Urban Fantasy of Good Battling Evil #urbanfantasy #paranormal #book #review

A cop in modern Albuquerque, with (as one reviewer said) a walk-in closet full of skeletons, is drawn into the battle between good and evil, where evil is magical creatures and monsters including “every god you can name,” and the good is science and reason.

Oddly enough, the forces of good seem to be magical immortals, just like those of evil, but they want to lock evil out of our dimension by helping humans become rational. This may sound intellectual, but the story is easy to read and full of action.

Most humans have a touch of magic and so are vulnerable to evil, but in a neat reversal of the usual trope, instead of secretly being a wizard or some such thing, the cop may save the world because he has no magic at all inside him. Oddly enough again, this allows him to wield a magic sword.

I found it easy to forgive the oddities because I like the bold premise. The story moves along with flawed characters who (most but not all) grow into heroes.

The first two main characters we meet are exceptionally attractive, and I groaned thinking this was all-too-typical. But there’s actually a point in the story to their good-looks, so kudos! The main immortal good-guy is fabulously wealthy, which helps to keep the plot moving by, for example, producing a private plane when needed.

The cop’s neuroses are explained in a believable manner and the story carried me right along as evil invades our world.

Modest spoilers – Expected amounts of violence and mayhem are present, but also a few possible triggers that you might want to know about. Religious believers may find it offensive to include their god with the evil gods. There’s a little preaching about this idea but it’s not heavy handed. There is rape, torture, and suicide, a child is endangered, and a bisexual character endures harassment at work. What sort of triggers do you think I should mention in a review?

The ending sets up the next book in the series, but isn’t an annoying cliffhanger – though some reviewers on Amazon thought it was too abrupt. Three books are available in the series.

What others are saying
The Edge of Reason earns a respectable, if not overwhelming, 3.5 stars from 23 reviews on Amazon. Those who liked the book enjoyed the provocative premise and the characters, nay-sayers thought the plot twists were trite and predictable.

Colony Mars #OnMars #ScienceFiction

Cover Concept - not quite done yet, but what do you think?

Cover Concept – not quite done yet, but what do you think?

Colonists take a one-way trip to Mars. They may have made a mistake. They must build a foothold on the cold barren planet, but troubles follow them from Earth and threaten them from space.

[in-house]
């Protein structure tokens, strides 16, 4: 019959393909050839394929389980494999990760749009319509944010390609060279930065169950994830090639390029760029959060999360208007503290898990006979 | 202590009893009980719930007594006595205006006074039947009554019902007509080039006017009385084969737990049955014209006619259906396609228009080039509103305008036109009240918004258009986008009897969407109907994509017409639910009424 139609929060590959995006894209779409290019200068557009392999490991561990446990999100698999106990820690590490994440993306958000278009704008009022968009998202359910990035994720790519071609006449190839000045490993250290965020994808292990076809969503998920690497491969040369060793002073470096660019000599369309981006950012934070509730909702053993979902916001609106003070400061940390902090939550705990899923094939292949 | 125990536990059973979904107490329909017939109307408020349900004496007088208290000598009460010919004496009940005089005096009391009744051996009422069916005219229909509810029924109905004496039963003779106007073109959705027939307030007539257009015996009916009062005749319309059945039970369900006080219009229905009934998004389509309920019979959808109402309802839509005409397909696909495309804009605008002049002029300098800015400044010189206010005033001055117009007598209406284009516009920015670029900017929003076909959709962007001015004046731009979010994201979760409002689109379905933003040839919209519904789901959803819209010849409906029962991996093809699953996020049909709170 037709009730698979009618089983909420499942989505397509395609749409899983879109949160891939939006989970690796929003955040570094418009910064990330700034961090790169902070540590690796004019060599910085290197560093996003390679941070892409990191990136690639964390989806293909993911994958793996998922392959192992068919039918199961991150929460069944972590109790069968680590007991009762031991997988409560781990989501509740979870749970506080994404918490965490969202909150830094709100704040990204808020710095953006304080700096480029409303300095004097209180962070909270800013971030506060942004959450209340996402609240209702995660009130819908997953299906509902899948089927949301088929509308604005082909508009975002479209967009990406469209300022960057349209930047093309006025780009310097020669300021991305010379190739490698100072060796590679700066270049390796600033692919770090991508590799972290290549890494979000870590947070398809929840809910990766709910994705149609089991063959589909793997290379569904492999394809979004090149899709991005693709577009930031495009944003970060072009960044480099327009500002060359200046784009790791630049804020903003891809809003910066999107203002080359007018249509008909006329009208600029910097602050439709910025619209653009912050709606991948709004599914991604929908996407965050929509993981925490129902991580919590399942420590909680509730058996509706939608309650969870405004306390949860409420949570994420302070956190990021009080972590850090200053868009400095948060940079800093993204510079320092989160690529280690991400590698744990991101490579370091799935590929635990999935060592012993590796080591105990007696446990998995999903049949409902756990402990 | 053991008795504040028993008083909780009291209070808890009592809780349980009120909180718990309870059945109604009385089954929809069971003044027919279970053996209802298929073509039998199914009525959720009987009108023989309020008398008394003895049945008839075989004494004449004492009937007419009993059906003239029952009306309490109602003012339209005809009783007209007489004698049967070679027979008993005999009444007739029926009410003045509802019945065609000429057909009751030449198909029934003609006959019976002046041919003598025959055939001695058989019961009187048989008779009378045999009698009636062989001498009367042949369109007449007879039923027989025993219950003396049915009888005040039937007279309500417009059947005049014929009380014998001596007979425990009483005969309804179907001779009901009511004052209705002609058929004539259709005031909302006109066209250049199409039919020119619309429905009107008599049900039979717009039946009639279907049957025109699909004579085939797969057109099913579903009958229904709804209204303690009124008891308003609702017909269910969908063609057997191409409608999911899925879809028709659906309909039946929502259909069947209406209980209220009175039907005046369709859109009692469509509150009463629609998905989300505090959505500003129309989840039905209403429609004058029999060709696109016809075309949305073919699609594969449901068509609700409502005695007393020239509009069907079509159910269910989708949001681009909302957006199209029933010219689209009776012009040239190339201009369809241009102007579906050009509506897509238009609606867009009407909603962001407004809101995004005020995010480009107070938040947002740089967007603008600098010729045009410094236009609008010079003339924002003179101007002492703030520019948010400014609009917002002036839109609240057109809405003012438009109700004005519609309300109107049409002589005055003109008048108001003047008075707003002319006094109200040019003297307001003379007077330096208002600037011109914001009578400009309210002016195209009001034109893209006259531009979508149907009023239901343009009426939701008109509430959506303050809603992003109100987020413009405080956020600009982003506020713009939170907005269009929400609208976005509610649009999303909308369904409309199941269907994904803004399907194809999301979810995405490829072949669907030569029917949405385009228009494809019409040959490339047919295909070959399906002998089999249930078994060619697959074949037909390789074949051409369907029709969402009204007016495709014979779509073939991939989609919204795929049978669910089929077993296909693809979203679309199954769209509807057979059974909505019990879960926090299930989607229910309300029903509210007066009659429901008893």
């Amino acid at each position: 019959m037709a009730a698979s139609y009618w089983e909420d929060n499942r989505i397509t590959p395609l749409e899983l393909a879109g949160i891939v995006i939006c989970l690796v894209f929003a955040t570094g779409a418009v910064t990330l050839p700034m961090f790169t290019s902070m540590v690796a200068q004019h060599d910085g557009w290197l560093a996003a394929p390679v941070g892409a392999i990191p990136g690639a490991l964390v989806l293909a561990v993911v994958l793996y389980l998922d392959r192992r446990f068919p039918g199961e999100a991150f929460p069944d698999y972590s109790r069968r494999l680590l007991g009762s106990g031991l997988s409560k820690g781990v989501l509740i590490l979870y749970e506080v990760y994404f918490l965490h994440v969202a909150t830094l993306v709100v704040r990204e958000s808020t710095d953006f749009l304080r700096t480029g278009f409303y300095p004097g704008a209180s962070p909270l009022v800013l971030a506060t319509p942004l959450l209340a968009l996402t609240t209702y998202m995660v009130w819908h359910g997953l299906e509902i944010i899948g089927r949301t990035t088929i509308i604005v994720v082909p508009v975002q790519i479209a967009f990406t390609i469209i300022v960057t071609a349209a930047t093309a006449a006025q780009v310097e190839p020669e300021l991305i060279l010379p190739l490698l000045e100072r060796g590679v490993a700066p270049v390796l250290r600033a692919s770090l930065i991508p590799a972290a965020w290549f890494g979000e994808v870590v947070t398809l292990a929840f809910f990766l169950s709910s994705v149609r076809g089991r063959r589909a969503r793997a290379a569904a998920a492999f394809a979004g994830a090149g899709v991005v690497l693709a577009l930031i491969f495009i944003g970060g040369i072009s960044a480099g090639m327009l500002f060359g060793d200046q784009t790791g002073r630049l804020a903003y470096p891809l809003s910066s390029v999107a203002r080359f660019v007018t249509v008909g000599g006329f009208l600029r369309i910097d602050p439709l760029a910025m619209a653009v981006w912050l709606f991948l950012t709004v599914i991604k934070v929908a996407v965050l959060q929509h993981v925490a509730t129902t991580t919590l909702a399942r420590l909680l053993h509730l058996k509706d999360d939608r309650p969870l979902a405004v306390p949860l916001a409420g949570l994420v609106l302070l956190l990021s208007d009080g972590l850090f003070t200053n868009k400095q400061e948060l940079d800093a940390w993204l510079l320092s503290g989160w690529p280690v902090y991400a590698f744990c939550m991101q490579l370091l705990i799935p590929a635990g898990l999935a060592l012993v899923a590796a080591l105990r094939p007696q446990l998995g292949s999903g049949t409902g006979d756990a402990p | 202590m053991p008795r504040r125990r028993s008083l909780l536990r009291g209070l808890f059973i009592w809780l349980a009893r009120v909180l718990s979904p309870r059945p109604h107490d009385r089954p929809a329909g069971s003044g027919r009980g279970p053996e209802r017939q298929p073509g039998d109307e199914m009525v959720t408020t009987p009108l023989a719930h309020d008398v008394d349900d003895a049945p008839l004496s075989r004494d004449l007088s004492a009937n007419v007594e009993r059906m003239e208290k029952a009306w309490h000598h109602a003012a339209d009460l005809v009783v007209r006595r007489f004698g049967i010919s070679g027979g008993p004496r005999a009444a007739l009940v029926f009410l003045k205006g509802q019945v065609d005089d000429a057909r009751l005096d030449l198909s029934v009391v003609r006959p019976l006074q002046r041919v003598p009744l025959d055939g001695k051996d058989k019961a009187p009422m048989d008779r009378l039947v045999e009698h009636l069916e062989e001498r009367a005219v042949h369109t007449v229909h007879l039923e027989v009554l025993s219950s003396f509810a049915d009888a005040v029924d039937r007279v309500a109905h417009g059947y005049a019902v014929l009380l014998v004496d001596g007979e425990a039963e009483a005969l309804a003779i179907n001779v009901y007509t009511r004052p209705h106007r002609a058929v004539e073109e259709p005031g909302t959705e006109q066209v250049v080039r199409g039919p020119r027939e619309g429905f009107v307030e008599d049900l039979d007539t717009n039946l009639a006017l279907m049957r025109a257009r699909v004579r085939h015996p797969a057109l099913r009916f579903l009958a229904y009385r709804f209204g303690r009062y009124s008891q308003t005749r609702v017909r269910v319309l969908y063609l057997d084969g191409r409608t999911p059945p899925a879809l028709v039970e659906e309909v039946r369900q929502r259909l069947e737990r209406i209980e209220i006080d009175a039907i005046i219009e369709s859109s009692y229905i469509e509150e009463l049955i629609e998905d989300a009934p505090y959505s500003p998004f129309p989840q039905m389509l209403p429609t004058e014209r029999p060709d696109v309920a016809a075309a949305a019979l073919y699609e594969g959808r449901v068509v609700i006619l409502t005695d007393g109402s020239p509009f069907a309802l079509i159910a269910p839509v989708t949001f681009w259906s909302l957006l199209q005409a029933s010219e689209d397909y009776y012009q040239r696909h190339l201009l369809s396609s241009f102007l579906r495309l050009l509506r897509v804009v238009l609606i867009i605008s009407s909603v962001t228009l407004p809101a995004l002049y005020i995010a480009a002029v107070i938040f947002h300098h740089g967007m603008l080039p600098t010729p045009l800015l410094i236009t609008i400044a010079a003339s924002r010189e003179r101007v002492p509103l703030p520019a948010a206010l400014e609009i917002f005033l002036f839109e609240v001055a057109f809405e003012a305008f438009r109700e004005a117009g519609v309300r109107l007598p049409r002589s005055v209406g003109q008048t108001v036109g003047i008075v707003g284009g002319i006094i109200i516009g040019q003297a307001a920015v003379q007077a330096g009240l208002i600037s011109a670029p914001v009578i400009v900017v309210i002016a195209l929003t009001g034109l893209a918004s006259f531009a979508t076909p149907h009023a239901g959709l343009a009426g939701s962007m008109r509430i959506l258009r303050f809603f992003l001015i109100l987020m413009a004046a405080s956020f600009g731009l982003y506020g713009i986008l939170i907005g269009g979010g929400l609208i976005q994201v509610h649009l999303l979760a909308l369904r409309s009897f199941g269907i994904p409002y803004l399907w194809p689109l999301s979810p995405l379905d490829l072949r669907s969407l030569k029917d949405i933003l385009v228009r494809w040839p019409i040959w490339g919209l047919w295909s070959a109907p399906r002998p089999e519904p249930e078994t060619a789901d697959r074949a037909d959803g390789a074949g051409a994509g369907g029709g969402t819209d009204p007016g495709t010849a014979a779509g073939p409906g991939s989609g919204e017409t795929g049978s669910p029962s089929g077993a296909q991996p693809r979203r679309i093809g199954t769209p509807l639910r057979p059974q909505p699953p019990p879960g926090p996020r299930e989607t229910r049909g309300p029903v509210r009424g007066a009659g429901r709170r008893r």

Here’s the opening of my new novel.

Standard writing advice says the first few hundred words must grab readers. I’d love to know what you think, what you like and what you don’t, so please comment. I’ll post the first few chapters over the coming weeks. Thanks for the read. — Kate —

Chapter One: Incident

ESA-ESTEC5

European Space Research and Technology Centre for spacecraft and space technology in Noordwijk, South Holland

The seaside resort of Noordwijk was a strange place to train for a mission to the barren deserts of Mars, but Colony Mars had its tidy headquarters north of the Dutch city, inland from the deep dunes of the beach. Sightseers hurried through the visitors’ center to join guided tours of a Martian colony mockup and settler-candidates stopped between austere block buildings to admire the beds of summer flowers that replaced spring tulips.

Emma was about to start her last English-language tour when her link beeped an incoming message – the tone for “urgent”. One family was still coming up the ramp, two young boys ricocheting among signs diagramming the mockup of the colony they were about to enter. Emma turned discreetly to one side and tapped her headset.

“There’s a mission problem.” Emma didn’t check her contact lens for metadata – that was the mission lead’s voice. “Come to the control room as soon as duties allow.”

A chill ran through Emma. Maybe her launch date had slipped. Maybe they’d miss the window entirely and she’d remain on Earth, temporarily reprieved. Why was that the first thought that came to her? Must be pre-launch jitters.

Balancing the planets’ orbital dance with fuel requirements, Colony Mars could launch a mission every twenty-six months. Emma was about to fly on Settler Mission Three and her ship’s fuel and engines were tailored to an especially narrow launch window. If they missed it, there’d be a two year delay. But Emma excelled at focusing on the task at hand, so she turned her attention back to her tour group… Continue reading…

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